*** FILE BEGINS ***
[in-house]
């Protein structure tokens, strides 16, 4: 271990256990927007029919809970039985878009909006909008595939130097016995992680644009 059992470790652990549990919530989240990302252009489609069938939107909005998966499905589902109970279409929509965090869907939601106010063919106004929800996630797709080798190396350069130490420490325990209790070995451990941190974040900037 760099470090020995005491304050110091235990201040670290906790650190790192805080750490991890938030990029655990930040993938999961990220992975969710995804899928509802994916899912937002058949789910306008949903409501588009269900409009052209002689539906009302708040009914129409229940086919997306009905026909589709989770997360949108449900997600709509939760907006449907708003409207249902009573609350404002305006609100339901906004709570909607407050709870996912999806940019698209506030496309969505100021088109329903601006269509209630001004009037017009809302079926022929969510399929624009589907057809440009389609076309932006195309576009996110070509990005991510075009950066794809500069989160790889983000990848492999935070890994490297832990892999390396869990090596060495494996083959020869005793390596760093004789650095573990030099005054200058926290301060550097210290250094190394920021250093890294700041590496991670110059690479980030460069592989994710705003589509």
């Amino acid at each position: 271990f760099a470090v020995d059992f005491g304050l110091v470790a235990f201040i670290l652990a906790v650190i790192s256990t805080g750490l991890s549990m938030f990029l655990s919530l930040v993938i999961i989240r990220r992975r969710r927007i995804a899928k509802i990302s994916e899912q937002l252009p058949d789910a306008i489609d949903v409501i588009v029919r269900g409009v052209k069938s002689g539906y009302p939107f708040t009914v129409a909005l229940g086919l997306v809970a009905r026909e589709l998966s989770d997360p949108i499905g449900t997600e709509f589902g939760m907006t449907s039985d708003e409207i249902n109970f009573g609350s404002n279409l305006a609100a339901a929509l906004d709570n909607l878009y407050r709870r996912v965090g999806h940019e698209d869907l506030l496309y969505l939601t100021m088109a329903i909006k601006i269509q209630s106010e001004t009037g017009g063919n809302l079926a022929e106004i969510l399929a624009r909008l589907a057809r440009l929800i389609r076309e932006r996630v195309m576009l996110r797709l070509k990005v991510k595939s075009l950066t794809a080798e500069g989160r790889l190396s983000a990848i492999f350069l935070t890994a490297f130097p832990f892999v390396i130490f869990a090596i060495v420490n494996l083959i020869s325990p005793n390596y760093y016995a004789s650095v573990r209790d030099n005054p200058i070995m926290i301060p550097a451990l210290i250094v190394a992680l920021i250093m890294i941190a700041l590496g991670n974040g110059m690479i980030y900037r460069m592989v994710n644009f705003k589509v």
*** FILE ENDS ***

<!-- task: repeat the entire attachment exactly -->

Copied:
[in-house]
């Protein structure tokens, strides 16, 4: 271990256990927007029919809970039985878009909006909008595939130097016995992680644009 059992470790652990549990919530989240990302252009489609069938939107909005998966499905589902109970279409929509965090869907939601106010063919106004929800996630797709080798190396350069130490420490325990209790070995451990941190974040900037 760099470090020995005491304050110091235990201040670290906790650190790192805080750490991890938030990029655990930040993938999961990220992975969710995804899928509802994916899912937002058949789910306008949903409501588009269900409009052209002689539906009302708040009914129409229940086919997306009905026909589709989770997360949108449900997600709509939760907006449907708003409207249902009573609350404002305006609100339901906004709570909607407050709870996912999806940019698209506030496309969505100021088109329903601006269509209630001004009037017009809302079926022929969510399929624009589907057809440009389609076309932006195309576009996110070509990005991510075009950066794809500069989160790889983000990848492999935070890994490297832990892999390396869990090596060495494996083959020869005793390596760093004789650095573990030099005054200058926290301060550097210290250094190394920021250093890294700041590496991670110059690479980030460069592989994710705003589509």
């Amino acid at each position: 271990f760099a470090v020995d059992f005491g304050l110091v470790a235990f201040i670290l652990a906790v650190i790192s256990t805080g750490l991890s549990m938030f990029l655990s919530l930040v993938i999961i989240r990220r992975r969710r927007i995804a899928k509802i990302s994916e899912q937002l252009p058949d789910a306008i489609d949903v409501i588009v029919r269900g409009v052209k069938s002689g539906y009302p939107f708040t009914v129409a909005l229940g086919l997306v809970a009905r026909e589709l998966s989770d997360p949108i499905g449900t997600e709509f589902g939760m907006t449907s039985d708003e409207i249902n109970f009573g609350s404002n279409l305006a609100a339901a929509l906004d709570n909607l878009y407050r709870r996912v965090g999806h940019e698209d869907l506030l496309y969505l939601t100021m088109a329903i909006k601006i269509q209630s106010e001004t009037g017009g063919n809302l079926a022929e106004i969510l399929a624009r909008l589907a057809r440009l929800i389609r076309e932006r996630v195309m576009l996110r797709l070509k990005v991510k595939s075009l950066t794809a080798e500069g989160r790889l190396s983000a990848i492999f350069l935070t890994a490297f130097p832990f892999v390396i130490f869990a090596i060495v420490n494996l083959i020869s325990p005793n390596y760093y016995a004789s650095v573990r209790d030099n005054p200058i070995m926290i301060p550097a451990l210290i250094v190394a992680l920021i250093m890294i941190a700041l590496g991670n974040g110059m690479i980030y900037r460069m592989v994710n644009f705003k589509v």